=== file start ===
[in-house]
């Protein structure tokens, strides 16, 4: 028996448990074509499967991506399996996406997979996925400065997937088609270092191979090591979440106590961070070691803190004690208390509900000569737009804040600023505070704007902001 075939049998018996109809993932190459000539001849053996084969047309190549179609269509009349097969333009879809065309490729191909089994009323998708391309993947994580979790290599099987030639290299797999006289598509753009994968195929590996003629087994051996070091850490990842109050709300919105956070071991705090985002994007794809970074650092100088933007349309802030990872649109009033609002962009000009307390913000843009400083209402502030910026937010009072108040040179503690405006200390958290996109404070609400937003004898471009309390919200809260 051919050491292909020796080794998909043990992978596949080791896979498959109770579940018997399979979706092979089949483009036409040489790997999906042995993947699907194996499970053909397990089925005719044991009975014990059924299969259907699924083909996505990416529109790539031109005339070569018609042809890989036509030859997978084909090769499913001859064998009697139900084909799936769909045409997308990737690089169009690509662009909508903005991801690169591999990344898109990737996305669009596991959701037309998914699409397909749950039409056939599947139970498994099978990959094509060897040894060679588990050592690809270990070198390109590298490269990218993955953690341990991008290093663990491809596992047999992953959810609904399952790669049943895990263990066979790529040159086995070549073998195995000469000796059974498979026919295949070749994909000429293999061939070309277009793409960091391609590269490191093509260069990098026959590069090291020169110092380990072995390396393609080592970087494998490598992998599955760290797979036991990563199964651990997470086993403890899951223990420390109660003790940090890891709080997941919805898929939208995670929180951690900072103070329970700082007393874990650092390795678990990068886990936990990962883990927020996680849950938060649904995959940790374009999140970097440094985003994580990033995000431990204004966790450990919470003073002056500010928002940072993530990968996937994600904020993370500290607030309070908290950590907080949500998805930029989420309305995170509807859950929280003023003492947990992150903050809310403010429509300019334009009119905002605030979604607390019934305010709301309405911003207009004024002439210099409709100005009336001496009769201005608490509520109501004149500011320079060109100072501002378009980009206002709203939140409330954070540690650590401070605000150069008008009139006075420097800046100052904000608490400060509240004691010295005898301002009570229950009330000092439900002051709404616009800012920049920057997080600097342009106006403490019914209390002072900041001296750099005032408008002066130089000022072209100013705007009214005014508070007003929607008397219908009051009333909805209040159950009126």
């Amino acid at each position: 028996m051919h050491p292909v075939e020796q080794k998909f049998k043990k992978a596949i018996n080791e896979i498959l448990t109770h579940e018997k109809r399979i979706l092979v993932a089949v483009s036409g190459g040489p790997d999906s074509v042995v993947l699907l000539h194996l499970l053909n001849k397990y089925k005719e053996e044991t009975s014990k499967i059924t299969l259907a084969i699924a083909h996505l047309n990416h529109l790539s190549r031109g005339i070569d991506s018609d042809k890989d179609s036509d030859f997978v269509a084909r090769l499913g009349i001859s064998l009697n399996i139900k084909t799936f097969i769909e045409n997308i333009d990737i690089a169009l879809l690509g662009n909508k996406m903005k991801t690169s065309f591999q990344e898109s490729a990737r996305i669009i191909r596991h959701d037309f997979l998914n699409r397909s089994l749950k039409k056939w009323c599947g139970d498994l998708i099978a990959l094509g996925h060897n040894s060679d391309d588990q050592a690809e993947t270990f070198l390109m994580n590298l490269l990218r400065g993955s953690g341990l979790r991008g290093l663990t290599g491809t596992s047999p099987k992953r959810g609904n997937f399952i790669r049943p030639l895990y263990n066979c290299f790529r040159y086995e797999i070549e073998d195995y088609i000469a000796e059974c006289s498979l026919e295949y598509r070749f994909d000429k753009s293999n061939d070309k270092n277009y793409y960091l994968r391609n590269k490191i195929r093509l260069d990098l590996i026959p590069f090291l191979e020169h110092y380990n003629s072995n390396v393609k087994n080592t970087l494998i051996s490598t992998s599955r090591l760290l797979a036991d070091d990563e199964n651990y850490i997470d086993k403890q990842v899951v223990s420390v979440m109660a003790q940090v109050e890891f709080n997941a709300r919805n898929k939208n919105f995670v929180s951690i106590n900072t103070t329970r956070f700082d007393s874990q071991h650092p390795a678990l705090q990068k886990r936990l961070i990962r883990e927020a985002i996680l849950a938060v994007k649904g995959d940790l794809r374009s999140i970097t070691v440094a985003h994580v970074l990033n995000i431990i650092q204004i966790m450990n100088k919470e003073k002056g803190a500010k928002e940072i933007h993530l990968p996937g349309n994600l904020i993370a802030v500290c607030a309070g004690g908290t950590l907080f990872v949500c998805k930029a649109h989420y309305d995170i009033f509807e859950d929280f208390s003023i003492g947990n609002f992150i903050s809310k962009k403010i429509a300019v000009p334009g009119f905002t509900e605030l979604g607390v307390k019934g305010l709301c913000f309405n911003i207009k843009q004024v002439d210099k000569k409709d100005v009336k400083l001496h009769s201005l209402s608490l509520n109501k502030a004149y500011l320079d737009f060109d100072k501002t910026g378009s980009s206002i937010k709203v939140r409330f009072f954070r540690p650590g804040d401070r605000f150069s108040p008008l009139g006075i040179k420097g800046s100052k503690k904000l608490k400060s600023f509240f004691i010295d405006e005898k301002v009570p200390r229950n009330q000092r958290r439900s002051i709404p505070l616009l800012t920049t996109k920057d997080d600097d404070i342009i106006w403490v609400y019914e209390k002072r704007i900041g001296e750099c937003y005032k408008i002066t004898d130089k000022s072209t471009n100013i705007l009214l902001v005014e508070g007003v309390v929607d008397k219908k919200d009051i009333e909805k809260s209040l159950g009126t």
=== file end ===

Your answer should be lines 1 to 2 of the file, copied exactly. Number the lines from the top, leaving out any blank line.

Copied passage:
[in-house]
């Protein structure tokens, strides 16, 4: 028996448990074509499967991506399996996406997979996925400065997937088609270092191979090591979440106590961070070691803190004690208390509900000569737009804040600023505070704007902001 075939049998018996109809993932190459000539001849053996084969047309190549179609269509009349097969333009879809065309490729191909089994009323998708391309993947994580979790290599099987030639290299797999006289598509753009994968195929590996003629087994051996070091850490990842109050709300919105956070071991705090985002994007794809970074650092100088933007349309802030990872649109009033609002962009000009307390913000843009400083209402502030910026937010009072108040040179503690405006200390958290996109404070609400937003004898471009309390919200809260 051919050491292909020796080794998909043990992978596949080791896979498959109770579940018997399979979706092979089949483009036409040489790997999906042995993947699907194996499970053909397990089925005719044991009975014990059924299969259907699924083909996505990416529109790539031109005339070569018609042809890989036509030859997978084909090769499913001859064998009697139900084909799936769909045409997308990737690089169009690509662009909508903005991801690169591999990344898109990737996305669009596991959701037309998914699409397909749950039409056939599947139970498994099978990959094509060897040894060679588990050592690809270990070198390109590298490269990218993955953690341990991008290093663990491809596992047999992953959810609904399952790669049943895990263990066979790529040159086995070549073998195995000469000796059974498979026919295949070749994909000429293999061939070309277009793409960091391609590269490191093509260069990098026959590069090291020169110092380990072995390396393609080592970087494998490598992998599955760290797979036991990563199964651990997470086993403890899951223990420390109660003790940090890891709080997941919805898929939208995670929180951690900072103070329970700082007393874990650092390795678990990068886990936990990962883990927020996680849950938060649904995959940790374009999140970097440094985003994580990033995000431990204004966790450990919470003073002056500010928002940072993530990968996937994600904020993370500290607030309070908290950590907080949500998805930029989420309305995170509807859950929280003023003492947990992150903050809310403010429509300019334009009119905002605030979604607390019934305010709301309405911003207009004024002439210099409709100005009336001496009769201005608490509520109501004149500011320079060109100072501002378009980009206002709203939140409330954070540690650590401070605000150069008008009139006075420097800046100052904000608490400060509240004691010295005898301002009570229950009330000092439900002051709404616009800012920049920057997080600097342009106006403490019914209390002072900041001296750099005032408008002066130089000022072209100013705007009214005014508070007003929607008397219908009051009333909805209040159950009126």